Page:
In motorsport, the racing line or simply "the line" is the optimal path around a race course. In most cases, the line makes use of the entire width of the track to lengthen the radius of a turn: entering at the outside edge, touching the "apex"—a point on the inside edge—then exiting the turn by returning outside.
How Late Apexing Will Make You Faster and Safer on the Street and Track. Learn how to apex early and late to find the fastest, safest line around a corner for street, track, or rally driving.
This line is known as the squaring off, or late apex line. Along with why turning in later is beneficial, I’ll also briefly cover a very typical trait that a lot of riders adopt; turning in too early. Late Apex Line / Squaring Off. As the above heading would suggest, the late apex and squaring off line is exactly that.
Leave it too late and you’ll miss the apex, too soon and you’ll have to tighten your line mid-corner. Get this right and you’ll have set yourself up for a good line. Remember that the apex may be further round the turn than you can see, so make sure you learn the track and the clipping points before driving in anger.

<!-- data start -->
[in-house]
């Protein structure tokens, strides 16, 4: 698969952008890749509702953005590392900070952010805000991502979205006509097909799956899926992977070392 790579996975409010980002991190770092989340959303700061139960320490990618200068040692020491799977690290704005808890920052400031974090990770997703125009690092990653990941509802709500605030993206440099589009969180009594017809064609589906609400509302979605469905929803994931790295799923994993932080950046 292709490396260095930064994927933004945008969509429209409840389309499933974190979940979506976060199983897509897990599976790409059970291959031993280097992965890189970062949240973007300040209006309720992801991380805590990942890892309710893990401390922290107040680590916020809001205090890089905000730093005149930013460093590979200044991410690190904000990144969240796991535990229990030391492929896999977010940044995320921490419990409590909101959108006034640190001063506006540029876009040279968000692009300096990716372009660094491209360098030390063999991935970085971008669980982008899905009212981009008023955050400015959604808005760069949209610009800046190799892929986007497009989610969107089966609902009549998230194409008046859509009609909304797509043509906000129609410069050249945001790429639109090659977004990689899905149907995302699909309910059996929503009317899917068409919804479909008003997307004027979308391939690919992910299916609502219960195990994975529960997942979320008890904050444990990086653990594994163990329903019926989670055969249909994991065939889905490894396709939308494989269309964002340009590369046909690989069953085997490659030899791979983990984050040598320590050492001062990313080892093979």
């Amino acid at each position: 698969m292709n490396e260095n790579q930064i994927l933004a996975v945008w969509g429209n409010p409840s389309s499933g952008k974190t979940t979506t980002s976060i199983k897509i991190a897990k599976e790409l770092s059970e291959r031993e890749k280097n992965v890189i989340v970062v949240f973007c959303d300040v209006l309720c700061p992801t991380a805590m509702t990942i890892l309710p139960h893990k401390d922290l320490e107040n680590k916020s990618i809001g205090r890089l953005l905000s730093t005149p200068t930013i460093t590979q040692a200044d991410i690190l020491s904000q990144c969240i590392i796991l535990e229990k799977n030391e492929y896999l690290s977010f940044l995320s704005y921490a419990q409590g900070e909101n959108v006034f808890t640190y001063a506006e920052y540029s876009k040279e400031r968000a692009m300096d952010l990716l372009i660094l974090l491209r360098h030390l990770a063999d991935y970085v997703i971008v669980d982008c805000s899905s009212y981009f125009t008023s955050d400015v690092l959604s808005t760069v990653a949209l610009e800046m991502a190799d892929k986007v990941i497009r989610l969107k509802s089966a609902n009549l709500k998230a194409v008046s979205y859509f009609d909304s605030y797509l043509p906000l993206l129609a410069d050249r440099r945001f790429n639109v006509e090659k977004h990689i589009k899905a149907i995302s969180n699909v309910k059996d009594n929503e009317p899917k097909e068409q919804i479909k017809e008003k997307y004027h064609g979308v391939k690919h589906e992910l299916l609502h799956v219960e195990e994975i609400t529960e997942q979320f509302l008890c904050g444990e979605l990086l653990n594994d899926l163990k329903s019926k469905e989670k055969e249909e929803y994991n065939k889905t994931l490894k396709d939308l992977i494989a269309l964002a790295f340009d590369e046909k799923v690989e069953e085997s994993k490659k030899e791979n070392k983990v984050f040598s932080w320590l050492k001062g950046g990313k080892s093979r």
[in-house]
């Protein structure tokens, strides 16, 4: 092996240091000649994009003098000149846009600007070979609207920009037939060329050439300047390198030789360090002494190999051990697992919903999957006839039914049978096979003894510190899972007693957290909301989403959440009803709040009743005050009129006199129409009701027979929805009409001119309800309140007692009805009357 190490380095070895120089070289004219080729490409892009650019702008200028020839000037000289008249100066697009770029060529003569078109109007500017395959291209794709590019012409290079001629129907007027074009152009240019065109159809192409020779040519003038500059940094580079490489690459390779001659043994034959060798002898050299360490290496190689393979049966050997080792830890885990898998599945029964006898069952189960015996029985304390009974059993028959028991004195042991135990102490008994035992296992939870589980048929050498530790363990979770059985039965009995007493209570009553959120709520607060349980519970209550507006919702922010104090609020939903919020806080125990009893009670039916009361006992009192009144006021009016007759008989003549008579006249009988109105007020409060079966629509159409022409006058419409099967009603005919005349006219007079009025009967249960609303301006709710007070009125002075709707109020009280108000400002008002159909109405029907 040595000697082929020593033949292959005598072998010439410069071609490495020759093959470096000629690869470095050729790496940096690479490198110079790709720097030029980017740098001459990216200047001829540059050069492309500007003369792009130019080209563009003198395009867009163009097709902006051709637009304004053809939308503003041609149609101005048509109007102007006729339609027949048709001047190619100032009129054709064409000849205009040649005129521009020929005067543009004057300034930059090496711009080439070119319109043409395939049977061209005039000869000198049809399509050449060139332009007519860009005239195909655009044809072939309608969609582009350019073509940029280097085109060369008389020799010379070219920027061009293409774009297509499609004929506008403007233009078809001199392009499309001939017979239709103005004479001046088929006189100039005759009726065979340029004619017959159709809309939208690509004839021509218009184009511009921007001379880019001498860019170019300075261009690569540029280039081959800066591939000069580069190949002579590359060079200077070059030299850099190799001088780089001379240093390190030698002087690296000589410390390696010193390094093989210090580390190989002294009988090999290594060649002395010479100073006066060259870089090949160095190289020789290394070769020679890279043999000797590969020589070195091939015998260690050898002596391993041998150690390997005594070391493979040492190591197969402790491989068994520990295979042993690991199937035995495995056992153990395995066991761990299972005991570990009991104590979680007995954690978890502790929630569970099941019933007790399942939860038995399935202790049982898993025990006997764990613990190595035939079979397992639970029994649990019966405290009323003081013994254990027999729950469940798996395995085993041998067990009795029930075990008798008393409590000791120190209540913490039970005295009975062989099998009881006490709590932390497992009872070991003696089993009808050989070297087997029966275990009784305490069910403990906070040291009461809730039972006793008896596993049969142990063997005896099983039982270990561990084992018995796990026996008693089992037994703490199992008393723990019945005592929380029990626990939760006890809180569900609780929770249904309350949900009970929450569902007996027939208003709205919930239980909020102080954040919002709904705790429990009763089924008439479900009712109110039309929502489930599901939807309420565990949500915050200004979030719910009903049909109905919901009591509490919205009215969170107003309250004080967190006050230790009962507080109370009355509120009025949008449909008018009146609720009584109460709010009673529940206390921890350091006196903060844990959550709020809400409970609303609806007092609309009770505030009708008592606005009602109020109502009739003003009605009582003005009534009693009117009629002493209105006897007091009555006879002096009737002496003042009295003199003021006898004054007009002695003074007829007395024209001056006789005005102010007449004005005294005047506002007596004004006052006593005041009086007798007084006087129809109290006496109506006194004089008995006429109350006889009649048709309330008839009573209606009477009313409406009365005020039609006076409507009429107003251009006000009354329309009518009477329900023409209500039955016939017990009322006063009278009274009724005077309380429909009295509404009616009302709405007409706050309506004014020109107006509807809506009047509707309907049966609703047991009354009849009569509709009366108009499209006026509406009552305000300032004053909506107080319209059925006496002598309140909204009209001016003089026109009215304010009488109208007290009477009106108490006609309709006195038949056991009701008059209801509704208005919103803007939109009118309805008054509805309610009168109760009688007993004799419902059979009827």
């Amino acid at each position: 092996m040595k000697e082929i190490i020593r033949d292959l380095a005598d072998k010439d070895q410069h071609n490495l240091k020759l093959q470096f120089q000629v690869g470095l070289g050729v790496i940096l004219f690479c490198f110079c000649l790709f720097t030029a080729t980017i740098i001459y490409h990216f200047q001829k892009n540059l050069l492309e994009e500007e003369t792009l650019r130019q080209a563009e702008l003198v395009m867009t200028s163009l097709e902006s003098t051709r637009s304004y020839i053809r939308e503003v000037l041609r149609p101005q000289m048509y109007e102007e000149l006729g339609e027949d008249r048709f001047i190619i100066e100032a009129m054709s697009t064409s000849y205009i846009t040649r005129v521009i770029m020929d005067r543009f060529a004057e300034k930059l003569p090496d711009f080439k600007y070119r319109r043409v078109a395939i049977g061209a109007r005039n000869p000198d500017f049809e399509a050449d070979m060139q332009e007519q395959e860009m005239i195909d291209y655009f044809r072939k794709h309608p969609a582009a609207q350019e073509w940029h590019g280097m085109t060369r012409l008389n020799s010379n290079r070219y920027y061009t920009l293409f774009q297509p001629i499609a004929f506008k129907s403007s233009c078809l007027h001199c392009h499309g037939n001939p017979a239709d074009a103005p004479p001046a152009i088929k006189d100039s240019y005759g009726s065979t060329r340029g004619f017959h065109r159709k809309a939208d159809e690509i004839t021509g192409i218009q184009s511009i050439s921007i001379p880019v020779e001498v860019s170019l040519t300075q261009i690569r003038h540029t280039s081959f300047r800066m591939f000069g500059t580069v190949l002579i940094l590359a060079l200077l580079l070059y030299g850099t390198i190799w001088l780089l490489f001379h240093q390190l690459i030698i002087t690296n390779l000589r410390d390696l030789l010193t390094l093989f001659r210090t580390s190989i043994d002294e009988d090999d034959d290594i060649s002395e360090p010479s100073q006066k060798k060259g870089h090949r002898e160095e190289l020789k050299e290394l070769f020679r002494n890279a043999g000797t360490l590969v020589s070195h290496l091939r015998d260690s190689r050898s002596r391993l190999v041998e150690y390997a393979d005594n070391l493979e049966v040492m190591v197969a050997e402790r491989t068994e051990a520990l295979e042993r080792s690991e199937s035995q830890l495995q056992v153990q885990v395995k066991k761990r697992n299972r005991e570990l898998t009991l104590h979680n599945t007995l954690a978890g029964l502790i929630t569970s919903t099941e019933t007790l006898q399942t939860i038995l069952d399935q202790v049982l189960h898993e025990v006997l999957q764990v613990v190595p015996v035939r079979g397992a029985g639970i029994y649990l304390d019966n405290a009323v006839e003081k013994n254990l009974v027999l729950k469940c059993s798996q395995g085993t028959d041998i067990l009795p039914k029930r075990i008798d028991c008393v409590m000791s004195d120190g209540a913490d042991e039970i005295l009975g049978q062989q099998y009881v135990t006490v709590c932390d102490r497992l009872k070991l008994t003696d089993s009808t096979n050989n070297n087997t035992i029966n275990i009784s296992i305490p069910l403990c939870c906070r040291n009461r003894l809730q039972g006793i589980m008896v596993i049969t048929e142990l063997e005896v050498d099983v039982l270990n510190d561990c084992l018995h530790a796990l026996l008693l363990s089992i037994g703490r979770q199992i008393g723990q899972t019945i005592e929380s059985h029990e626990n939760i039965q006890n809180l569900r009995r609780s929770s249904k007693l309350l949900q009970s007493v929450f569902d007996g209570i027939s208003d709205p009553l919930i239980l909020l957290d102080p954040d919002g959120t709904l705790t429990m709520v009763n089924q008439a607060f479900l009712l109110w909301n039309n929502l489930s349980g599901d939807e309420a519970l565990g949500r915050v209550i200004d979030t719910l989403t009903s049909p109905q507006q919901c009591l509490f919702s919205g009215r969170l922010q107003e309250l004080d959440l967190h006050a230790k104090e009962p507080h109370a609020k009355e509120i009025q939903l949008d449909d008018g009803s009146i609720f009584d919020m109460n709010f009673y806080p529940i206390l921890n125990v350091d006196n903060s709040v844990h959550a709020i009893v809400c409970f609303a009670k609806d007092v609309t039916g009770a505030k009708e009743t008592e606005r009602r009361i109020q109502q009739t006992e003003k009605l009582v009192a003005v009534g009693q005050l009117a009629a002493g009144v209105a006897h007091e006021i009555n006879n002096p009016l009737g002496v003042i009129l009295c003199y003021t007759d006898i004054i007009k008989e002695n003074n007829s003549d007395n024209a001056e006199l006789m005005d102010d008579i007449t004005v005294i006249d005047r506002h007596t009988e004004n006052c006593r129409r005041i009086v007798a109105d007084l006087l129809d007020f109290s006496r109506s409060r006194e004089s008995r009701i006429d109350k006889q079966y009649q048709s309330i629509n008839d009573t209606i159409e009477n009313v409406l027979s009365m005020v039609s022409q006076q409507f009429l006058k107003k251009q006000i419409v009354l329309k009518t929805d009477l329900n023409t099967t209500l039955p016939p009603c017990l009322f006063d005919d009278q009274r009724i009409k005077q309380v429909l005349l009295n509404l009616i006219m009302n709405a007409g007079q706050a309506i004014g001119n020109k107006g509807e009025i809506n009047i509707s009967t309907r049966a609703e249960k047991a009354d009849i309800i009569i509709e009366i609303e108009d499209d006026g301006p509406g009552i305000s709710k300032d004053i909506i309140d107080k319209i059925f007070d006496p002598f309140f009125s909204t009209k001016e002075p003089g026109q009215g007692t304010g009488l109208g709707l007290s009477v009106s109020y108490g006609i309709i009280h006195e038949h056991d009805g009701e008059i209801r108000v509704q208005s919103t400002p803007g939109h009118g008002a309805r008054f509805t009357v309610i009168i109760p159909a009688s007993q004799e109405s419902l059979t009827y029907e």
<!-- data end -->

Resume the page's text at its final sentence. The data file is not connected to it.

For example, if I had not driven the super late apex line on purpose and I instead had just severely missed my braking point, the super late apex line would no longer be a bad strategy, it would then be correct. The instant I realized that I went too deep, I would need to create a new optimal line for the false apex I had just accidentally created.
The problem with very late turn-ins is it makes a driver need to turn more aggressively right away. It essentially makes a corner tighter than it needs to be. If you take a look at our whiteboard example below, you will see the late turn in of the red line, and the earlier turn in of the green line have the same apex point.
How to drive the perfect racing line is a fundamental driving theory we need to master before we can be fast on circuit. From the braking point, through turn-in, apex (clipping point) and exit, the racing line is critical to lap time.
A quick look at lines and apexes as used in racing and on the street.
Home › All Things Motorcycle › 4 Reasons Why You Need to Use Cornering Lines. ... Apexing early requires a late increase in lean angle. Delayed Apex Line. ... To execute the delayed apex line requires a quick turn-in using firm countersteering. The harder you press on the inside handgrip, the quicker you will turn.
Depending on the line you drive through the corner – and dictated mostly by where and when you turn in to the corner – your apex can be early in the turn, in the middle of it, or late. Any apex past the geometric middle of the corner is considered a late apex. As you can imagine, there are varying degrees of lateness, too.